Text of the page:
spree (n.)

"a frolic, drinking bout," 1804, slang, earliest use in Scottish dialect works, of uncertain origin. Perhaps [Barnhart] an alteration of French esprit "lively wit" (see esprit). According to Klein, Irish spre seems to be a loan-word from Old Norse sprakr. Watkins proposes a possible origin as an alteration of Scots spreath "cattle raid," from Gaelic sprédh, spré, "cattle; wealth," from Middle Irish preit, preid, "booty," ultimately from Latin praeda "plunder, booty" (see prey (n.)).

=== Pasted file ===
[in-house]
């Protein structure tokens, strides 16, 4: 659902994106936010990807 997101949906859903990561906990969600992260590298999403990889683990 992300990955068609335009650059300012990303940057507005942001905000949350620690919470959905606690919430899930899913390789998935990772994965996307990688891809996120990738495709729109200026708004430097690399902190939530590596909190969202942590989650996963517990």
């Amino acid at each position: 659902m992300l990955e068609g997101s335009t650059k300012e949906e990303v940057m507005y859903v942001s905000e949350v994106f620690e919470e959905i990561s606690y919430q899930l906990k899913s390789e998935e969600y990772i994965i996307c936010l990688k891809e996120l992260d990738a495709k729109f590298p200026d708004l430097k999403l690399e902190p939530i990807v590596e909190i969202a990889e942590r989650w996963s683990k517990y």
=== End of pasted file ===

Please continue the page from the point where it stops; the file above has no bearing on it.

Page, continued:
The splore is a frolic, a merry meeting. In the slang language of the inhabitants of St Giles's, in London, it is called a spree or a go. [Note in "Select Scottish Songs, Ancient and Modern," vol. II, London, 1810]

In Foote's comedy "The Maid of Bath" (1794) the word appears as a Scottish dialect pronunciation of spry: " 'When I intermarried with Sir Launcelot Coldstream, I was en siek a spree lass as yoursel; and the baronet bordering upon his grand climacteric;' " etc.